Needless to say, it has been a pretty difficult month, but I started this blog to try to help anyone else going through at least part of this same process so I figured it was time to let you know what I've been up to. First, the ankle.
If you'll recall my last few ankle posts, back at Thanksgiving I sprained my ankle doing yard-work. Prior to that, things had been feeling great and I was actually jogging and feeling really good. That sprain never wanted to heal, in spite of my babying it.
In December, I had my one-year follow-up appointment for my All-American surgery. At that point, I told my surgeon about the discomfort on the outside joint of my ankle and said that I felt like I was falling very heavily on the outside of my little toe. He sent me back to physical therapy. I love my PT but boy I am sick of seeing them.
From December through February I went back through PT twice a week. Things got much more serious following our late January Disney trip when I spent two days in a wheelchair. After that trip, I was also dealing with severe Achilles tendinitis, which we resolved after going back into the walking boot for a few weeks, but the pain in the outside joint not only persisted, but got worse.
In mid-February, after trying every trick in her bag, including several weeks in the walking boot, my PT suggested we call the surgeon back up again. Unfortunately, it took over a month to get in to see him, so my appointment with him was only last Tuesday. He palpated my ankle and found a spot that made me break out into a sweat with barely any pressure. I'm going in for an MRI next Monday, but his initial guess is a tear to the anterior talofibular (ATF) ligament with the possibility of a bone chip or spur adding to the fun.
|Image from InsideMNSoccer|
My follow-up appointment with the surgeon is on the afternoon of the 12th. My husband is actually taking time off of work to come with me, which I'm really grateful for. It is always good to have someone else in the "big" appointments with you to make sure all of the important questions get asked. I find I sometimes get overwhelmed and I either forget what I meant to ask in the first place or don't remember their answers, so it is helpful to have someone else in the room.
To further complicate things, I have had one continuous migraine headache since the evening of March 4th. I got my first migraine back in 2014 but only had two or three until the start of this year when I suddenly was getting them every two or three weeks, typically with full-blown nausea as well. I definitely managed to ruin our Valentine's Day dinner with one of those. But, none of those have ever lasted more than three days.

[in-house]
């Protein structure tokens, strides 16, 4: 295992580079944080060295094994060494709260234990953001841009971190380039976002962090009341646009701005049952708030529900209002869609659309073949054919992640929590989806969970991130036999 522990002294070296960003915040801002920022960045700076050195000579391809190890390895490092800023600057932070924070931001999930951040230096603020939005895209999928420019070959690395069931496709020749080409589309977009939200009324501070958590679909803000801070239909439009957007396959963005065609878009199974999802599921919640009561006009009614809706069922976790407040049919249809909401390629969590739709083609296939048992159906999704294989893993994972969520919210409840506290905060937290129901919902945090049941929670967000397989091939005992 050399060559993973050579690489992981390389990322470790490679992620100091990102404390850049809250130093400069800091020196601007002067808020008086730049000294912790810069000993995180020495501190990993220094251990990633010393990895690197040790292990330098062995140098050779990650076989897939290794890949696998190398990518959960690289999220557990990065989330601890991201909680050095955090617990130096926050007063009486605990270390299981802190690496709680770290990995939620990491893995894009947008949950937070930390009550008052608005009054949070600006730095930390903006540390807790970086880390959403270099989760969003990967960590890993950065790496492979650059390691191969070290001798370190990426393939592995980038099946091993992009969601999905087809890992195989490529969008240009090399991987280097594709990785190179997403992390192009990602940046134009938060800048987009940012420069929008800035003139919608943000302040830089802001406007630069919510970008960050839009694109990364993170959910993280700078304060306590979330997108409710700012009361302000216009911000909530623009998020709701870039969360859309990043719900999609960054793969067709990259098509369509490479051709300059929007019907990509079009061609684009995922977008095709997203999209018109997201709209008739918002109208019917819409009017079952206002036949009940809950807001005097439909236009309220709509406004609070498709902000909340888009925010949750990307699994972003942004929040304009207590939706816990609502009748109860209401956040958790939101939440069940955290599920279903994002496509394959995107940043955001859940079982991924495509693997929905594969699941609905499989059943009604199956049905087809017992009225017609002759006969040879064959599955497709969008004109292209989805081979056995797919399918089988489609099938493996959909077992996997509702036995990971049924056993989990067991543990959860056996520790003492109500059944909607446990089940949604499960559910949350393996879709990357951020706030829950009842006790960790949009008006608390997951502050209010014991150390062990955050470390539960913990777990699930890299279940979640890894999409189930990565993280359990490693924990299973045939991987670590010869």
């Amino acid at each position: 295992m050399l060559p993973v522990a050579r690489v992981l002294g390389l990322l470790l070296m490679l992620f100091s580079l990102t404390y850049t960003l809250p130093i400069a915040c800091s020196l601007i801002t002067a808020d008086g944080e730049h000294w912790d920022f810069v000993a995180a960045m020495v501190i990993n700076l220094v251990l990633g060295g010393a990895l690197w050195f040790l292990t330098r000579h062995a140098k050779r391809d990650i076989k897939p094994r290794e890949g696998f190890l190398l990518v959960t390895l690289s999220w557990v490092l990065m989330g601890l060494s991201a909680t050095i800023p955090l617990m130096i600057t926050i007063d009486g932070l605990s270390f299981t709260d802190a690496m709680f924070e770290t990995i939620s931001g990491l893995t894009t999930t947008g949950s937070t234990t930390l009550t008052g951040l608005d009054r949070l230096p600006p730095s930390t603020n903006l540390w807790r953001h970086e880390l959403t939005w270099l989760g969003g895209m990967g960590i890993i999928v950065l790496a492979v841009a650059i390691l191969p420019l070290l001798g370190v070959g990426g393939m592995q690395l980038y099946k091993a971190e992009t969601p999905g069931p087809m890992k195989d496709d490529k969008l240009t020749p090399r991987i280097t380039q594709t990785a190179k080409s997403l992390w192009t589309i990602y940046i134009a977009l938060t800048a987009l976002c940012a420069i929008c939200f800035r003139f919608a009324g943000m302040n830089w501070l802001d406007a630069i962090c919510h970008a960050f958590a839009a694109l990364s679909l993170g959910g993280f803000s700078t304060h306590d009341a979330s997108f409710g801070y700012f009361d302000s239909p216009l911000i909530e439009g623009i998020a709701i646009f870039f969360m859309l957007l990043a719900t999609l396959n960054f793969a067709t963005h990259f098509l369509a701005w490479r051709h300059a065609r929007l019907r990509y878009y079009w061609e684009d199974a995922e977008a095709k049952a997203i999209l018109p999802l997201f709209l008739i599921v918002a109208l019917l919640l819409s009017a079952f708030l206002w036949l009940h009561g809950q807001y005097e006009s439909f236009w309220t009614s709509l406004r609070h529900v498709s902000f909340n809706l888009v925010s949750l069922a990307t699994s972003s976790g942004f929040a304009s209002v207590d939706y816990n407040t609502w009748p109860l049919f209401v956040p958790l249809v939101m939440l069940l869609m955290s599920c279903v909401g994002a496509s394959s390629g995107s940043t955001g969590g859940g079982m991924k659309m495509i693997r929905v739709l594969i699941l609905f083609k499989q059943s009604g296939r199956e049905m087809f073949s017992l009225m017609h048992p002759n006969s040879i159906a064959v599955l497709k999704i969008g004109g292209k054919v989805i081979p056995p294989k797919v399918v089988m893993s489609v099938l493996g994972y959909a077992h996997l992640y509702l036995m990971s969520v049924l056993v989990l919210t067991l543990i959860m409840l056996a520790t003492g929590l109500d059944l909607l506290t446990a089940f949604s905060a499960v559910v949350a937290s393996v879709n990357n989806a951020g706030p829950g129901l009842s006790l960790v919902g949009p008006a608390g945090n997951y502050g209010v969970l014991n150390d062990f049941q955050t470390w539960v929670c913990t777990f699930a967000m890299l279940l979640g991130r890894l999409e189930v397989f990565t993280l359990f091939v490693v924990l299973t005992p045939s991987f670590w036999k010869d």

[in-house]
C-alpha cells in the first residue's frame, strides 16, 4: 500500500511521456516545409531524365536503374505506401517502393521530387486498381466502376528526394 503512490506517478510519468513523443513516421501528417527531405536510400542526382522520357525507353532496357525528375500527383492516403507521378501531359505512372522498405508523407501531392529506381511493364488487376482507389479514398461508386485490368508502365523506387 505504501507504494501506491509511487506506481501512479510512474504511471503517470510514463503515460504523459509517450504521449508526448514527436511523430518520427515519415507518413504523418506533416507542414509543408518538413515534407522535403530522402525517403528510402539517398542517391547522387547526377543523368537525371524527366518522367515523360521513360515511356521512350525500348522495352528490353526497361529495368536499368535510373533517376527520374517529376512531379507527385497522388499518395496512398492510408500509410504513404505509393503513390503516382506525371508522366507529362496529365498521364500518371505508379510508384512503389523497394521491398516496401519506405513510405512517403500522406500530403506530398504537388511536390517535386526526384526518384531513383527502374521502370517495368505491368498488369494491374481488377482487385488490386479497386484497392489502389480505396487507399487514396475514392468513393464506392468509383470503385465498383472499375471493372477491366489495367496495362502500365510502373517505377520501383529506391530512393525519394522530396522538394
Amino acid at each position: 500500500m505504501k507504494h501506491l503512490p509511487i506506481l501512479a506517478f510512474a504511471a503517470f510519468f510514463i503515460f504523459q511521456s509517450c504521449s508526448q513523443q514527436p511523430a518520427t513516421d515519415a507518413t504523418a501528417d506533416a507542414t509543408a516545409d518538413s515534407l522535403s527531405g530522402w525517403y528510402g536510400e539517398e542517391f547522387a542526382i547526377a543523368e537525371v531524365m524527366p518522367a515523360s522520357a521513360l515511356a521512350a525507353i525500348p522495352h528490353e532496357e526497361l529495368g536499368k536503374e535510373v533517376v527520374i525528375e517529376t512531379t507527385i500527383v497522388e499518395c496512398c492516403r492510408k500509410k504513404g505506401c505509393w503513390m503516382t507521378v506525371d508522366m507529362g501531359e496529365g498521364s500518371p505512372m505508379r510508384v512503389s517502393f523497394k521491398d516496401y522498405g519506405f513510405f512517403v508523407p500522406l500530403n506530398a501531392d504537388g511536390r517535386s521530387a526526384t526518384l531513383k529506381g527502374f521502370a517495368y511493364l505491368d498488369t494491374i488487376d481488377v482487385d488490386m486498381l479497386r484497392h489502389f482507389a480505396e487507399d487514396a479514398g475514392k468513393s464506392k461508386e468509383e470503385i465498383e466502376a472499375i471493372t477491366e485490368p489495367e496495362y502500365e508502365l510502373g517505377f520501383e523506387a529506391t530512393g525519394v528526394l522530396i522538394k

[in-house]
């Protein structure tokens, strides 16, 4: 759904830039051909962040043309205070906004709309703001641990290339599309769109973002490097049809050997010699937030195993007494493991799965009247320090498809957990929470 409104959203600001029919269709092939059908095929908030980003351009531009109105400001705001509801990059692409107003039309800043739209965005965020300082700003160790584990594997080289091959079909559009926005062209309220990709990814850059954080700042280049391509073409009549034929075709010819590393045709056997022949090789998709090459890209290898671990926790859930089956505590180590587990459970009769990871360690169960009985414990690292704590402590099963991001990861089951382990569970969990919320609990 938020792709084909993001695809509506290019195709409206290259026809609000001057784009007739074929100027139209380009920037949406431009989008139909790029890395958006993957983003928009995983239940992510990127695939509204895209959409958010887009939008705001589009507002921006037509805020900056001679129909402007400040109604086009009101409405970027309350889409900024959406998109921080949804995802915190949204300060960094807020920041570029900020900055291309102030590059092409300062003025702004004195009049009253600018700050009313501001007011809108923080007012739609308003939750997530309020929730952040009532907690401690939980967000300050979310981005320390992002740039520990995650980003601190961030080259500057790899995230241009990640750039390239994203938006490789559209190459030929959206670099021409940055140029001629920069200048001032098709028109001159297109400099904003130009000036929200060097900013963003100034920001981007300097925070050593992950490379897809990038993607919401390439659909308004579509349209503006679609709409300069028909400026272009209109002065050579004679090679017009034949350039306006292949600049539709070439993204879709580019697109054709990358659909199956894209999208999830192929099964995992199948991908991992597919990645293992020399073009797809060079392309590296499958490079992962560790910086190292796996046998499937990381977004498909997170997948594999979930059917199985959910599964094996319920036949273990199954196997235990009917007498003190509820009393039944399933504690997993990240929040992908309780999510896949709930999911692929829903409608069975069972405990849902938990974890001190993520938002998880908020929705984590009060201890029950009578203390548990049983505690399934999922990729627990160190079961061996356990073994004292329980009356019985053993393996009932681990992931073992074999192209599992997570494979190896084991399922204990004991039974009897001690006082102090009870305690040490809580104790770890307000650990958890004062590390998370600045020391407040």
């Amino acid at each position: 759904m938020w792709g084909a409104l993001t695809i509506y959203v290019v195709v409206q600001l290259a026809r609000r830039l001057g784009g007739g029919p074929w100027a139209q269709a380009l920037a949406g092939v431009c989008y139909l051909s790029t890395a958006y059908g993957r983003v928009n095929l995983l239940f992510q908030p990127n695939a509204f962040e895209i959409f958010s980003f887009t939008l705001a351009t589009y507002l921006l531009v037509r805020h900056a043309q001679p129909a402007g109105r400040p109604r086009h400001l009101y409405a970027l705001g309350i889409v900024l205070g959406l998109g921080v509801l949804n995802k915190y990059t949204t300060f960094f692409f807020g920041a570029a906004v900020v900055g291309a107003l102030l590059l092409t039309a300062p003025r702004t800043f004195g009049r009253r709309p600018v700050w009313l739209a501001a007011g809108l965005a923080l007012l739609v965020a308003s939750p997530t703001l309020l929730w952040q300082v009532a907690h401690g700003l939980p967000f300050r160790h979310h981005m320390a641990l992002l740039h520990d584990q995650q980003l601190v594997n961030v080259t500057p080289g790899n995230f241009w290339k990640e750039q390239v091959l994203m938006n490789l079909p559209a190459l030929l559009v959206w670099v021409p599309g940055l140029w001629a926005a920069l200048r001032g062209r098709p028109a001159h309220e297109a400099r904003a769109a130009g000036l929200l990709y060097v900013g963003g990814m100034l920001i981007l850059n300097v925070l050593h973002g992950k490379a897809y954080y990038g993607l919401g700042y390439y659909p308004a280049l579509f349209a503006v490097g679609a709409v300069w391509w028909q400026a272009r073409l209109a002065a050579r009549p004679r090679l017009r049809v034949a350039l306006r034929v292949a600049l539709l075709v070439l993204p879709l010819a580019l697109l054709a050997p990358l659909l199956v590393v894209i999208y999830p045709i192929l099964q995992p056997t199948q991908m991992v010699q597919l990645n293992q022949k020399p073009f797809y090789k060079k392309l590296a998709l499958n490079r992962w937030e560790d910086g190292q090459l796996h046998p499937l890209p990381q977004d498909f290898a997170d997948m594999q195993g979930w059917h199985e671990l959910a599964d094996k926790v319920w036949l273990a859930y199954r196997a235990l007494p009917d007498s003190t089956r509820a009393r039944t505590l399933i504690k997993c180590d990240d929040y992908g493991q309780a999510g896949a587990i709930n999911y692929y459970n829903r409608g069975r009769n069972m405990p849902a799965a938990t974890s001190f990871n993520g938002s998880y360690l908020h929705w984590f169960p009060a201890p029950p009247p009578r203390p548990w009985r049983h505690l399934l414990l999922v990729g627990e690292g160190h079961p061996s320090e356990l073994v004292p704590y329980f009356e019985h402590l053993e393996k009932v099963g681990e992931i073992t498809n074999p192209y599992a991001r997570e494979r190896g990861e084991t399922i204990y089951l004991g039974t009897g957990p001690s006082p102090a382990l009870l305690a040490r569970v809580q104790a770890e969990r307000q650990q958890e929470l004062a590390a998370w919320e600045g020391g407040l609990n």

Right now I feel like my doctors and I are on two different tracks. They are trying to figure out what drugs will treat my migraines, I am trying to figure out what is causing them. And this right here is really the big problem that I discovered during my shoulder journey. So many doctors seem much more willing to pull the trigger on filling endless scripts instead of trying to take the time to dig down into an underlying cause.
Last week during my second appointment with my primary care in five days (because, hello, never ending headache) she was able to get me in to see the PA at the neurologist's office in the same building. I have had one single more frustrating appointment in my life, and that was a shoulder doctor who never once touched my shoulder.
The PA didn't ask me about allergies, my diet, didn't give me even a brief eye exam, simply wrote me a script for three different drugs, including one that is a preventative, which means I will now have to take it every day for the foreseeable future. Oh, and it's an anticonvulsant, so it comes with some pretty nasty potential side-effects (one of my good friends took it and lost so much weight she stopped triggering the airbag on her husband's car). When I asked her what she thought was causing these migraines, she actually shrugged and said that it could be any number of factors and that there was no real way to tell. When I asked if there were any lifestyle changes she could suggest so I could help prevent these from continuing, she said, "drink a lot of water and get some sleep."
Needless to say, I was not happy. At this point, I've realized I can't rely on my medical practitioners so need to take my care into my own hands. I called my primary care nurse and got a referral to a chiropractor, with whom I have an appointment on Monday. I also got a referral to my health insurances case management program. I have a lot of medical balls in the air, and hopefully, this person can be an advocate for me to help keep everything sorted.
I'm trying to think of what else I've got on the calendar. I have a massage scheduled on Wednesday, both to try to help with my migraine and also for my mental health. Next week I scheduled an appointment with the actual neurologist attached to my doctor's office, so hopefully we can discuss other options and try to find out some actual causes.
So, as I said, it has been a rough month, on top of a rough couple of months, on top of a rough year. But, I'm slowly making progress. I'm trying to think of the headaches as a science experiment. Does taking an antihistamine make it better? Nope, okay then probably not an allergy thing, on to the next project. I've been trying to go through my regular foods too to see if anything makes it better or worse. So far, nothing really seems to have an effect one way or the other.
But, on the plus side, the preventative pill they put me on for the migraines (Topamax) makes carbonated soda taste terrible so I have completely kicked my Diet Coke habit. And, with feeling as awful as I have been, I've actually been eating a lot more fruit and veggies trying to sort of counteract it all. So, there have been some positives!
|How to help an Iowan with a headache? Give them a bag of frozen corn.|